August 4, 2013
The Real Tooth Fairies are a girlie lot. They wear eye shadow and have names like Twinkle and Triana.
Their virtual world (therealtoothfairies.com) invites little girls to log in, take a royal quiz, create an avatar and meet their Real Tooth Fairy, who sends magic letters when they lose their teeth. She also sells them dolls, costumes and pink glittery treasure chests to celebrate their new friendship.
It's a horrible, reductive, stunningly materialistic idea. My first thought upon discovering it was, "Hey, what about my son?"
A tiny "click here for boys site" link sits in the corner of the home page, taking you to an ancillary page for the "Time Travel Elffs," coming soon. There's no mention of products or narratives or names for the six chiseled One Direction-meets-U.S.-men's-gymnastics-team dudes.
I can't decide whether to be more offended for my daughter or my son, so I'll go ahead and hate the whole idea on behalf of them both. Here's why:
Campaign for a Commercial-Free Childhood, which responded to the product launch with a "Save the Tooth Fairy" campaign, says it uncovered an investor video made by the toy industry executives who dreamed up the Real Tooth Fairies. (Read the transcript at commercialfreechildhood.org.)
According to the transcript, a voice-over says, "Can you believe that a childhood character known by millions worldwide has not yet been licensed? With a target audience of 10 million U.S. girls ages 6 to 10 who lose 20 teeth, that translates to 200 million tooth-fairy moments."
Boys lose teeth too. Wouldn't that translate to 400 million tooth fairy moments?
Not that I want these people monetizing my son. Or my daughter, for that matter. But I resent having a childhood icon turned into yet another chance to bond with my daughter in a shopping mall (albeit a virtual one) and yet another thing my son and I don't have in common.
"The entire losing-a-tooth rite of passage is being product-ized and packaged into a pink/blue sphere to hawk stuff," says Amy Jussel, executive director of Shaping Youth (shapingyouth.org), an organization that monitors media and marketing for kids. "Rather than playing alongside each other, we have this senseless gender coding that constantly separates boys and girls."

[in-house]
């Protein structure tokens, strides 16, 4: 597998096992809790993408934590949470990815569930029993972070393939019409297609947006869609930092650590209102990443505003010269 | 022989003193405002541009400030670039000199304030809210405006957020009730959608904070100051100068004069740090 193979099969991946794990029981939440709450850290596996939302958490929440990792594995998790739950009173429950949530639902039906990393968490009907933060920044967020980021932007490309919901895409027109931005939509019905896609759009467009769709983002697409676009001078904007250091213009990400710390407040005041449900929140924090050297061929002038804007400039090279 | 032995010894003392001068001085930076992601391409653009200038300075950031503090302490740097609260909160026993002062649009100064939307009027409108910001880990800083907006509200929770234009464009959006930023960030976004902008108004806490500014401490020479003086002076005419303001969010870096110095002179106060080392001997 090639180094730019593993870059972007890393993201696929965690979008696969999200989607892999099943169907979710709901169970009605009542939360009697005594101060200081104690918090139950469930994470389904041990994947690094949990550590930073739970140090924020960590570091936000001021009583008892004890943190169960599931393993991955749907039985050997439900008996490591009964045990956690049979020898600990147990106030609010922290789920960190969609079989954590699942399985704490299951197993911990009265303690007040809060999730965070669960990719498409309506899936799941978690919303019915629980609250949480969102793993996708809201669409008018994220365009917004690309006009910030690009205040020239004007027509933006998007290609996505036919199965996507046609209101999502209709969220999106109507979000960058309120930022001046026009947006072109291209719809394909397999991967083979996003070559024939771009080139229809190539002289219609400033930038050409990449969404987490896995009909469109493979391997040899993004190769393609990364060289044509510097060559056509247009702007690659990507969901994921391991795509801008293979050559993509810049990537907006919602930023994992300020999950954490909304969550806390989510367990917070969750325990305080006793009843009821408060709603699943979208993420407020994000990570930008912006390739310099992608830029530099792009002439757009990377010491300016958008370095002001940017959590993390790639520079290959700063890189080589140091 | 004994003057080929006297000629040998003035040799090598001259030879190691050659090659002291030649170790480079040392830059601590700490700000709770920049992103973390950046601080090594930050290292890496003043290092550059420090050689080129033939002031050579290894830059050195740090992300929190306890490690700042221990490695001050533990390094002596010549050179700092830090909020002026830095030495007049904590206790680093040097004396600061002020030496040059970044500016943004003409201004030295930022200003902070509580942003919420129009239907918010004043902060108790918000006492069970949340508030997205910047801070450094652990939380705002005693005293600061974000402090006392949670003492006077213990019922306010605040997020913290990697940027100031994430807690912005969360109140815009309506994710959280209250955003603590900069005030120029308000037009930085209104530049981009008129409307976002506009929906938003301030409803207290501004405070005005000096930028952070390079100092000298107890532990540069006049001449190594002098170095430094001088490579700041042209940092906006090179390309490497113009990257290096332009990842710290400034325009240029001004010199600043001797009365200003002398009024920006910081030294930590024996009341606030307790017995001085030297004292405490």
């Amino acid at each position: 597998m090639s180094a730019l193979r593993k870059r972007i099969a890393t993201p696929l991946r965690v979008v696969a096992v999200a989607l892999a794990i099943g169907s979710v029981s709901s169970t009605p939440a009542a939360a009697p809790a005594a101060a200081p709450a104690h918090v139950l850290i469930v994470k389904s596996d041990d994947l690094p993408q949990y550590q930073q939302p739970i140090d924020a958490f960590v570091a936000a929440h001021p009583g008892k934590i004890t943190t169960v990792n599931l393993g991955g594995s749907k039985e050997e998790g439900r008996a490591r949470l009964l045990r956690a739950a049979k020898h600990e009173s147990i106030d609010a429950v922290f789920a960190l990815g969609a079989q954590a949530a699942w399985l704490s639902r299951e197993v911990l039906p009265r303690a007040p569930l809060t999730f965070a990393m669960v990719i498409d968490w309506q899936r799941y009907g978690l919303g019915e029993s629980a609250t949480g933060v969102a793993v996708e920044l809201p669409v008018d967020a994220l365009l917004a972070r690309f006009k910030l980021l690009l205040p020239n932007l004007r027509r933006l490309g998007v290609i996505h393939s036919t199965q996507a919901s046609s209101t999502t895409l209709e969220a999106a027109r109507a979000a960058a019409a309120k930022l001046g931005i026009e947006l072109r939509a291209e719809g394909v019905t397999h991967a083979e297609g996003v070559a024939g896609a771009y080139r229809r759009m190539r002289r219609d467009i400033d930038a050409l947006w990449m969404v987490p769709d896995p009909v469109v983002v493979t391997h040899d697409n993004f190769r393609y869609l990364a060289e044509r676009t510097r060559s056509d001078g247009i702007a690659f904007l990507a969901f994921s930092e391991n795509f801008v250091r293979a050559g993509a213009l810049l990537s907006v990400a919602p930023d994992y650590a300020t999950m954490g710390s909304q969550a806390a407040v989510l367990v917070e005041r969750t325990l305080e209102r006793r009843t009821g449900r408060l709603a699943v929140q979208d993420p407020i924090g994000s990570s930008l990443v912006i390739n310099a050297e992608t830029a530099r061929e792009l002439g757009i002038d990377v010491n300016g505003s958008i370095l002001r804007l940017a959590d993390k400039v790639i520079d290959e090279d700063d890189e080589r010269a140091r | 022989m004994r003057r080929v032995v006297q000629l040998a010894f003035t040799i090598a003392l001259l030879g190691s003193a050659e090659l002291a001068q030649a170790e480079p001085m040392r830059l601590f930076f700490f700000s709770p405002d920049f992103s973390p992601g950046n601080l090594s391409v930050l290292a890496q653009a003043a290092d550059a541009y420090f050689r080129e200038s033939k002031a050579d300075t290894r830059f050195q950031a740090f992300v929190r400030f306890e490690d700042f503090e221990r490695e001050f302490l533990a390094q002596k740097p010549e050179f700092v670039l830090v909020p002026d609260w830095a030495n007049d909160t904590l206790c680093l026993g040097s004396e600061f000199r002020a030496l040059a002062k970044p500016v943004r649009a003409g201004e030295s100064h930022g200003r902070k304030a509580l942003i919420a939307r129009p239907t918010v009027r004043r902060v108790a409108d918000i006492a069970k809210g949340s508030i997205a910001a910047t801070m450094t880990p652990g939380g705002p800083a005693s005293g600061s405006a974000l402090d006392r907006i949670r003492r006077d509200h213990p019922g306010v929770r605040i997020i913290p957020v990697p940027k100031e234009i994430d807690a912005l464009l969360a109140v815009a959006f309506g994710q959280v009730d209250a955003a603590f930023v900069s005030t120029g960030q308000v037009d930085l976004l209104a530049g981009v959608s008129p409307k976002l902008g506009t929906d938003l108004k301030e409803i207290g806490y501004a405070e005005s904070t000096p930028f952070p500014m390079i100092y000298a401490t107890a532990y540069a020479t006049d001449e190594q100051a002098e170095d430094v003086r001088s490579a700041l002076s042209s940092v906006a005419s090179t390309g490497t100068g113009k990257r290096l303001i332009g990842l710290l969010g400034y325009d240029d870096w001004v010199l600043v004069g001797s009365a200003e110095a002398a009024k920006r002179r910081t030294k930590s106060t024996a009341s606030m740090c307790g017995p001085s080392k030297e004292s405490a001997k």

I'm as guilty as anyone. Even when my kids do play alongside each other, I gender code my neuroses.
When my daughter plays with Barbie, I worry she's going to grow up hating her thighs. When my son plays with Ken, I figure he'll toss him aside with nary a glance toward his pecs.
When my daughter watches London Tipton play stupid for laughs on "Suite Life on Deck," I worry she'll equate ditsy with lovable. When my son watches Special Agent Oso bumble a job, I figure he'll learn from Oso's errors.
Am I giving my daughter enough credit? Am I giving my son enough thought?
I once attended an event for author Peggy Orenstein when she was on tour for "Cinderella Ate My Daughter" (Harper). A woman stood up during the Q-and-A and announced that her daughter dressed up as a princess for career day at kindergarten.
"I told her to go change," the woman announced. "Princess isn't a career."
The room cheered.
Would she do the same for a boy who dressed as Buzz Lightyear? Would I?
Jussel resents the Real Tooth Fairies for stepping all over a family tradition and giving the boot to imagination. Instead of waking to a heartfelt note and some cash, your daughter waits for the "real" fairy to deliver a prefabricated magic letter.
And your son … well, whatever about him.
"Upending family narratives and inserting a canned script spoils the mystical imagery — regardless of what the (fairies) look like," Jussel says. "They could be fairy clones of Beyonce or Lena Dunham or Oprah or Gloria Steinem.
"It's the entire concept of preset appearances with preset personalities to be assigned and matched that negates the ability to project imaginative creations."
Especially when you're only matching half the population.
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